Cover with plastic wrap and place in the refrigerator for at least 1 hour.

Easily serves 8 as a side.


Sunday, April 13, 2014

Waste Not, Want Not: Strawberry Lime Sorbet



My local supermarket has strawberries on sale right now. They always look so promising in their clear plastic clamshells all red and ripe, but unfortunately the promise is all you usually take home these days. Too often strawberries in particular appear to be beautiful and plump when in reality all they are is dry and tart at best. No sweetness, no juice, no nothing.

In an effort to save my $2.50 investment in the dream, I knew I was going to have to coax the flavor out of them with a little sugar and some cooking, but then what? I didn't have any rhubarb to pair them up with, I am bored with refrigerator jam and I just wasn't in the mood for a cobbler.

I have to be honest and admit that I did consider just tossing them into the trash, but I am much too frugal for that. I considered stewing them and placing them in suspended animation in the freezer until I came up with a need for them, but knowing myself too well, I decided I needed to use them now instead of throwing them away when I clean the freezer out in the fall. So, as a last resort I decided to make some strawberry sorbet.

I usually save sorbet making for summer. When seasonal fruits are on sale (and I just can't pass up a good buy), sorbets are a great way use up an excess of bargain berries or juicy peaches that have hung around a day or two too long. A tub of sorbet in the freezer at our house insures that everyone eats their fruit.


Strawberry Lime Sorbet

Most sorbet recipes do not call for the fruit to be stewed in the simple syrup, but those recipes must start out with juicy, seasonal fruit. I have found that cooking tasteless fruit just a bit extracts any flavor that might be hiding inside.

1 pound fresh strawberries
1 cup granulated sugar
1 cup water
2 small limes, zested and juiced (mine yielded about 1 teaspoon zest and 2 tablespoons juice)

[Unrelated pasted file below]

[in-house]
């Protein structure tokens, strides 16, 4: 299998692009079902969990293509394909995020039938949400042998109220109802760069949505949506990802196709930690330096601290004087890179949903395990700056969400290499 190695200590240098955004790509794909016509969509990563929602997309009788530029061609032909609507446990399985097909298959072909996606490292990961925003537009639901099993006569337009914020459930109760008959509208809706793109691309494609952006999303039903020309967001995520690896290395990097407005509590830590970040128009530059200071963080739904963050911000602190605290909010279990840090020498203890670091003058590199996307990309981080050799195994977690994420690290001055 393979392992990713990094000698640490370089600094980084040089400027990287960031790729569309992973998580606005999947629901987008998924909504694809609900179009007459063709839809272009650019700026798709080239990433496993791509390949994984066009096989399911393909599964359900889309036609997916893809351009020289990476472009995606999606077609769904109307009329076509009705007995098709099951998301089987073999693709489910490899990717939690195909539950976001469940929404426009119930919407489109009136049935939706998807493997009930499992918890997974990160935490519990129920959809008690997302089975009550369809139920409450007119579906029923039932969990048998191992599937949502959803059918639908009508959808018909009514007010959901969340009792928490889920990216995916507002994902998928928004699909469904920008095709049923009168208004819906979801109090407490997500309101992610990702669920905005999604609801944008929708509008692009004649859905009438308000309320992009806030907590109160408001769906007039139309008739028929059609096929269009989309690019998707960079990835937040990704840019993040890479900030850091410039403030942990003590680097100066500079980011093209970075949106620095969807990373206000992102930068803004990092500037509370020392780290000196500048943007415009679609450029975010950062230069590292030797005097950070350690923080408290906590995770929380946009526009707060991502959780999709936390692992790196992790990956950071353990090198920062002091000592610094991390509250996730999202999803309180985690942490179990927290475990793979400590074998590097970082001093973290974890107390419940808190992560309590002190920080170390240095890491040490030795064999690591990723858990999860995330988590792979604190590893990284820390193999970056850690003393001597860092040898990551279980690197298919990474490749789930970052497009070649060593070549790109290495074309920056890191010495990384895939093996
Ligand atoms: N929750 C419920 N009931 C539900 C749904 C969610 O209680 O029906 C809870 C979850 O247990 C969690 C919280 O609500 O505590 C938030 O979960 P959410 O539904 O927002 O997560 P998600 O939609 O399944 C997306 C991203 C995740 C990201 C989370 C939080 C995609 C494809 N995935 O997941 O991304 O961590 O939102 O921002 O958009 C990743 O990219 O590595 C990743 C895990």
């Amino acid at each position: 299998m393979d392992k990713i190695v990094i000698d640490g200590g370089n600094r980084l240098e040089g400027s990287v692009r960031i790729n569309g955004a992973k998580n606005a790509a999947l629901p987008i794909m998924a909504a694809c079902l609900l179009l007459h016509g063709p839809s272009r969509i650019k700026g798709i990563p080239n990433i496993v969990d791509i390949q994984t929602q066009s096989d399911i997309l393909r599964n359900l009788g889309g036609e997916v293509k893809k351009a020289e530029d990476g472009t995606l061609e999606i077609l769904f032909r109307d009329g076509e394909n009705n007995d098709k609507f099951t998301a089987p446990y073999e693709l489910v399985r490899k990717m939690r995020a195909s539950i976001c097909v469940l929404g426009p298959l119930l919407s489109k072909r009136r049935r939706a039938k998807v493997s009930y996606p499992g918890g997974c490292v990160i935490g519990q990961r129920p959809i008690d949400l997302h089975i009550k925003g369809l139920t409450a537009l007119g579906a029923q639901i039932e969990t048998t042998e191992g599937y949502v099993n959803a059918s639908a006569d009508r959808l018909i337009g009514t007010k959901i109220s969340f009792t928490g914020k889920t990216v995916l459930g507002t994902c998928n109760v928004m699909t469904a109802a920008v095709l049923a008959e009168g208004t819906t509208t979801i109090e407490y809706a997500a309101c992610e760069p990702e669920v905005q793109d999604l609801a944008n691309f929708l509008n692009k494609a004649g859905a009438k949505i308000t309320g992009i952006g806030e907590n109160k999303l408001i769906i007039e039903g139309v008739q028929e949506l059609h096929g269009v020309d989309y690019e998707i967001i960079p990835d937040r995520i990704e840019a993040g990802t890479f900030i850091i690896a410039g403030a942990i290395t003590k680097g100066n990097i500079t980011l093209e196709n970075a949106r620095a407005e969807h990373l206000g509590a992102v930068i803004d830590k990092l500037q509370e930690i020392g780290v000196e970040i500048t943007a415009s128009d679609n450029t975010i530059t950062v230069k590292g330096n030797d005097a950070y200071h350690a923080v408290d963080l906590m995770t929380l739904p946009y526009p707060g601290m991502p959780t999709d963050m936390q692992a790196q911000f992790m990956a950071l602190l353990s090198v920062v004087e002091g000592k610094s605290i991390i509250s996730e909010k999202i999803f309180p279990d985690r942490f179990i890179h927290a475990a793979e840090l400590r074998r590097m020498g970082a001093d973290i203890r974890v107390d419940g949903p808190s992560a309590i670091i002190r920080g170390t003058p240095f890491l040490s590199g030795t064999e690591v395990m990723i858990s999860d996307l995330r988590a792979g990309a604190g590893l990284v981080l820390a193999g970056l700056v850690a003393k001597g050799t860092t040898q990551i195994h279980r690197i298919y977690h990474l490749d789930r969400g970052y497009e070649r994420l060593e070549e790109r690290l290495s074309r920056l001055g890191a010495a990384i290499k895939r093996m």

Remove tops and hulls from strawberries. Chop into small pieces; set aside.

Place sugar and water in a medium size sauce pan that has been set over medium heat. Bring to a low boil. Add the strawberries and lime zest; return to a simmer, cover and reduce heat to low. Cook for approximately 10 - 15 minutes or until the juice is bright red and the berry pieces are soft. Remove from the heat, stir in the lime juice and cool completely.

Place cooled strawberry mixture into the bowl of a blender or food processor; puree. Pour into an ice cream maker and freeze until it is thick and slushy. Transfer to a freezer container and freeze at least 3 hours, but preferably overnight.

Served scooped into dishes plain or enjoy as a base for a Strawberry Lime Prosecco Float (OMG), shown below.

Add desired amount of sorbet and a slice of lime to a champagne flute, wine glass or sorbet cup.

Top with prosecco, sparkling wine or lemon-lime or plain seltzer or soda for a non-alcoholic drink. The prosecco to sorbet ratio is totally up to you.

Perfection.




Wednesday, April 9, 2014

Something From Nothing #23: Light and Crispy Homemade Waffles

Bacon Waffles

While I was doing my last post for brined chicken strips, I thought it would be a cute photo to set some on top of a couple of waffles. It just so happens that I have a killer recipe for waffles that I have used for years, given to me by my mother, so I baked some up. Little did I know that this was going to cause such a sensation at my house.

Although the combination of chicken and waffles has probably been eaten for as long as they have both been around, it was made famous most recently by Long Beach, CA restaurant, Roscoe's House of Chicken and Waffles. Rumor has it that this dynamic duo was served here to late night diners who didn't know whether is was time for breakfast or dinner, so they ate a little of both. It soon caught on and made Roscoe's famous.

I can attest to the fact that the combination of light, fluffy, crispy waffles and the slightly salty brined and fried chicken, brought together with the sweetness of the maple syrup is probably one of the best flavor profiles on earth. I can totally understand why this is loved by so many people, including my husband and son.

Seeing that most of us don't have Roscoe's down the street, I feel it is my duty as a mom and food lover to provide you with great recipes for both. Since my last post was about chicken, this one of course had to be all about the waffles. This recipe is great, and while delicious on its own, can be easily customized with your favorite add-ons sprinkled in. My favorite is bacon, but they are also good with a couple of chocolate chips, a sprinkling of cheese, some berries, toasted pecans or anything else you might think up.


Waffles